Logistics operators cut greenhouse gas emissions

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Logistics operators are on course to meet their voluntary greenhouse gas reduction targets, according to the second annual report of the Logistics Carbon Reduction Scheme.

The scheme, which is managed by the Freight Transport Association, now has 59 companies operating more than 56,000 commercial vehicles.

During 2010 a reduction in emissions intensity was recorded of 2.6 per cent, meaning that participants were emitting less carbon dioxide even though their vehicle mileages may have grown or remained the same.

It is open to all commercial vehicle operators to join and has been endorsed by transport minister Mike Penning.

The Scheme works by collecting fuel usage data from participating companies and calculating carbon dioxide emissions that result from its combustion in commercial vehicles.  CO2 emissions from fuel represent over 90 per cent of the greenhouse gas emissions of most road transport operators and are the most easily measured and managed part of their ‘carbon footprint’. 

The data are “anonymised” and aggregated to produce a series of indicators.  Data on vehicle mileages and company turnover are also collected to allow the intensity of emissions per kilometre and per million pounds turnover to be measured.  Participants have committed to achieving an overall eight per cent reduction in these measures by 2015.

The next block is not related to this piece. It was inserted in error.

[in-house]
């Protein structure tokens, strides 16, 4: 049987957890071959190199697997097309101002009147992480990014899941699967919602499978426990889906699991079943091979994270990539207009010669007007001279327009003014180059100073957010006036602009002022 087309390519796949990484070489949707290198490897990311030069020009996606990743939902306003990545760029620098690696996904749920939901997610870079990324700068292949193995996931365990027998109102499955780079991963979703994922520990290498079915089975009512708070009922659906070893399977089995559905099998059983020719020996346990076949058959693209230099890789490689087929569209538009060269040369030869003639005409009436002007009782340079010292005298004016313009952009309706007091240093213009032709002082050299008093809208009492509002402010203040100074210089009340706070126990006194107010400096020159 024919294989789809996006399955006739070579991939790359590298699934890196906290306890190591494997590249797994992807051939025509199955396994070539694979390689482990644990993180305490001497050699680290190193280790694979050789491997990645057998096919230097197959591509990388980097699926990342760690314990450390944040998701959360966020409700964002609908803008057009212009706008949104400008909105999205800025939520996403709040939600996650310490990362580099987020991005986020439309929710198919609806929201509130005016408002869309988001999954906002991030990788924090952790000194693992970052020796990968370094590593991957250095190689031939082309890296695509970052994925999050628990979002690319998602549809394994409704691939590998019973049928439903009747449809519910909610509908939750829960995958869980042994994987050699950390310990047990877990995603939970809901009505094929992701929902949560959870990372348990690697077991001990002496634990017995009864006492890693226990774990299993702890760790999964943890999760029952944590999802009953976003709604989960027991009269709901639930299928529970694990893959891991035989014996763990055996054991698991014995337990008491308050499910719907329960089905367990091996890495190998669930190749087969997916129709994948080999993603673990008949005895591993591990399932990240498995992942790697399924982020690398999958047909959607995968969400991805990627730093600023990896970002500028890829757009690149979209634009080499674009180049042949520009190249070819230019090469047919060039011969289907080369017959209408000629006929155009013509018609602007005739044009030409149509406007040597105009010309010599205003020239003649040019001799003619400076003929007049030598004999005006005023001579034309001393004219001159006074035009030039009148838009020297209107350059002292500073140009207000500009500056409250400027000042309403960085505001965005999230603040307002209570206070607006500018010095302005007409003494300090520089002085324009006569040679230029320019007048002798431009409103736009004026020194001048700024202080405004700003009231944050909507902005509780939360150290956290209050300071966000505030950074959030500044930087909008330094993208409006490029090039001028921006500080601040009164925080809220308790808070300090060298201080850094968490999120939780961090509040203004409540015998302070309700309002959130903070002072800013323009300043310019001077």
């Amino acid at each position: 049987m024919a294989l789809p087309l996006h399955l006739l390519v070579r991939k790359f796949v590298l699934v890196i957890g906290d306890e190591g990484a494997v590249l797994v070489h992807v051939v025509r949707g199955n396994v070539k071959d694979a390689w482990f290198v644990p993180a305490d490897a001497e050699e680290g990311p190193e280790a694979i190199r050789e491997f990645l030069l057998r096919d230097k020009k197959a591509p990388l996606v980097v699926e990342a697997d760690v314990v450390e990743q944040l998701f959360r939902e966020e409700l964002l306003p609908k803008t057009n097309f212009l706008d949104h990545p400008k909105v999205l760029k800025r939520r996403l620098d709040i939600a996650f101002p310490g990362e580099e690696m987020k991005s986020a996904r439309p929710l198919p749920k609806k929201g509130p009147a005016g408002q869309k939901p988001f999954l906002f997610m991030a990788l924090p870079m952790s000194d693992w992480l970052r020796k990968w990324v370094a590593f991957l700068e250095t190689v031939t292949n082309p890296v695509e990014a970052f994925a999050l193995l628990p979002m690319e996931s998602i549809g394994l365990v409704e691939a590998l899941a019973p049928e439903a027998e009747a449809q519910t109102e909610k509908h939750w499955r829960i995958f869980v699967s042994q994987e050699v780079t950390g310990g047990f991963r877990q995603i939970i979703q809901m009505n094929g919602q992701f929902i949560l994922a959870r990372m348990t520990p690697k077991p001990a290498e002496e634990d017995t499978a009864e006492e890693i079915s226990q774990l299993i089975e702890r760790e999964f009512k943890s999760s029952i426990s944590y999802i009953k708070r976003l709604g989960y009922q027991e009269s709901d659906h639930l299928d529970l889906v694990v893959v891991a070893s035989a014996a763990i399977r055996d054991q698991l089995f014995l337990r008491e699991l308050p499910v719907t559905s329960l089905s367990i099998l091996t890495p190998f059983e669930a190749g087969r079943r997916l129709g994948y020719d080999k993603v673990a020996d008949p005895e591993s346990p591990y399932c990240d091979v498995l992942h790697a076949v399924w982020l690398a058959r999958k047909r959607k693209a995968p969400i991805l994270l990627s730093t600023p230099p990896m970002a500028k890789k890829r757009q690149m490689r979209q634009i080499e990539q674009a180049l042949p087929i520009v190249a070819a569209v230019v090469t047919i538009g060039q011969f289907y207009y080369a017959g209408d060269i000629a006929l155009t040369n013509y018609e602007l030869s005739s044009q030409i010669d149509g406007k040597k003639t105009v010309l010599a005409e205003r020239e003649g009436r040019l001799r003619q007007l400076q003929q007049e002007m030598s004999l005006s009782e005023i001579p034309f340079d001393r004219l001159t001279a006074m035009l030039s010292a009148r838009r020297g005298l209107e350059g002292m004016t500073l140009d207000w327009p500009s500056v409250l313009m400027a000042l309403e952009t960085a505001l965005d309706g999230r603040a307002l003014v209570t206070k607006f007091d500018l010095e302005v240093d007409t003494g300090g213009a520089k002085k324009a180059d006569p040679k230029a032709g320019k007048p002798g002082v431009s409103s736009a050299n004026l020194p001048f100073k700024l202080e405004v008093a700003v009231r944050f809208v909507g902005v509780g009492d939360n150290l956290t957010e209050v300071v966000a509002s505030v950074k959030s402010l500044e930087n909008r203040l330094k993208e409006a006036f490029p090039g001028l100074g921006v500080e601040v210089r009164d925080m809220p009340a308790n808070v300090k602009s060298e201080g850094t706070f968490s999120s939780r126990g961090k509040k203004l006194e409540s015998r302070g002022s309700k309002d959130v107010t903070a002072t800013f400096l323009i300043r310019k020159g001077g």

“Pressures on businesses during the current tough trading times have not deterred Scheme participants from continuing their investment of time and money into a wide range of carbon saving techniques,” said James Hookham, managing director of policy and communications at the FTA.

“Our goals for 2012 are to continue and maybe accelerate this promising trend.  During 2011 we commissioned a powerful and unique web application from Heriot-Watt University that allows fleet managers to calculate the best carbon saving technique for them to invest in. 

“The ‘Carbon for Money’ application compares the effects of nearly 40 different fuel-saving techniques from driver training to a switch of traffic from road to rail or water.  This allows fleet managers to quantify the carbon savings from the investments they are asking their companies to make and guide them through the maze of different fuel-saving techniques available.  The application is free to use for Scheme members.”

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